In Chapter 9, Short Message Service (SMS) and its Applications , Maizatul A. Ismail, Rafidah Md-Noor, and Mazliza Othman provide an overview of how short message service (SMS) is provided and discuss various SMS applications offered to the users. The authors explore the reasons behind success of SMS and the issues that must be addressed to provide these SMS applications and also examine future trends and the challenges that must be overcome in order to enhance this service. This chapter will give people a better understanding of how SMS applications are provided and what may be expected in future applications, given the enhancement of the current SMS and technology advancement.
Chapter 10, Multimedia Messaging Peer , by Kin Choong Yow and Nitin Mittal, discusses the development of a multimedia messaging client for personal digital assistants (PDA) and a kiosk providing multimedia messages composition, search, share, and sending capabilities. This chapter also discusses the various messaging technologies, enabling wireless technologies, and the peer-to-peer model, which were studied during the development of the application. The peer-to-peer technology used was Jxta, an XML-based and language- agnostic peer-to-peer platform specification from Sun Microsystems. The peers (PDA client and the kiosk) were implemented using the application programming interfaces provided by the Personal Java reference implementation and the Jxta platform's Personal Java port.
Section 4 is concerned with Mobile Financial Services and consists of two chapters.
Chapter 11, Mobile Banking ‚ A Strategic Assessment , by Sunny Marche and Carolyn Watters, examines the strategic considerations of mobile banking from technical, business, and regulatory perspectives. This chapter concludes that there are very different challenges influencing the evolution of this application, depending on the particular economy and culture in which the opportunity is located.
Chapter 12, Agent-Based Secure E-Payment System in E-Commerce , by Sheng-Uei Guan, Sin Lip Tan, and Feng Hua, explores electronic payment aspects of the Secure Agent Fabrication, Evolution and Roaming (SAFER) architecture to further facilitate m-commerce using agent technology. This chapter shows various modules of the payment system and how they interface with each other. This chapter also elaborates an implemented application that incorporates agent roaming functionality and the ability to conduct m-commerce transactions and carry out corresponding e-payment procedures.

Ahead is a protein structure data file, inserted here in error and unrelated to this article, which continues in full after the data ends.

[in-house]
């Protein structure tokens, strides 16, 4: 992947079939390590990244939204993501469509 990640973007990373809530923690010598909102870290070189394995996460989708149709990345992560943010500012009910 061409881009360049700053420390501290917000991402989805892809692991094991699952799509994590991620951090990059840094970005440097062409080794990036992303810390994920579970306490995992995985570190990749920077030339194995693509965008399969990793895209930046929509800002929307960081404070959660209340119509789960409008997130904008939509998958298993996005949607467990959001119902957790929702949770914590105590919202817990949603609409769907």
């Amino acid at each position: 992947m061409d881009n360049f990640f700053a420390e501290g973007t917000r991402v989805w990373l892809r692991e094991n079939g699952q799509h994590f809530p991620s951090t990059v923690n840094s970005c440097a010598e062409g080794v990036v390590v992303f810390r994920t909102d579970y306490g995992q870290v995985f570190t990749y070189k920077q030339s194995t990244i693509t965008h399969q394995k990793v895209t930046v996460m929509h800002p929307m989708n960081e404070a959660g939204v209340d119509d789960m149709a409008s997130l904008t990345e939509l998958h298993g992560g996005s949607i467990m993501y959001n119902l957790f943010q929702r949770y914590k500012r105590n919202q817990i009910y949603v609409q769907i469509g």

Section 5 deals with Quality of Service for Mobile Commerce Applications and consists of two chapters.
In Chapter 13, by G. Ghinea and M.C. Angelides, on Quality of Perception in M-Commerce , developments in the area of QoS-dependent multimedia perceptual quality are reviewed and are integrated with recent work focusing on QoS for e-commerce. Based on previously identified user perceptual tolerance to varying multimedia QoS, the authors show that enhancing the m-commerce B2C user experience with multimedia, far from being an idealized scenario, is in fact feasible if perceptual considerations are employed.
Chapter 14, QoS-Oriented Medium Access Control for All-IP/ATM Mobile Commerce Applications , by Alexander Markhasin, Stephan Olariu, and Petia Todorova, describes a novel paradigm for future m-commerce multimedia communications and applications that can be integrated with other multifunctional multimedia e-applications (e.g., e-learning, e-health, e-culture, e-work, etc.) in a cost-effective manner. The authors also propose an implementation of this paradigm based on their novel QoS-oriented medium access control (MAC) technology and the fully distributed all-IP/ATM architecture, which will provide cost-effective broadband communication multiservices for mobile and geographically distributed users anytime and anywhere .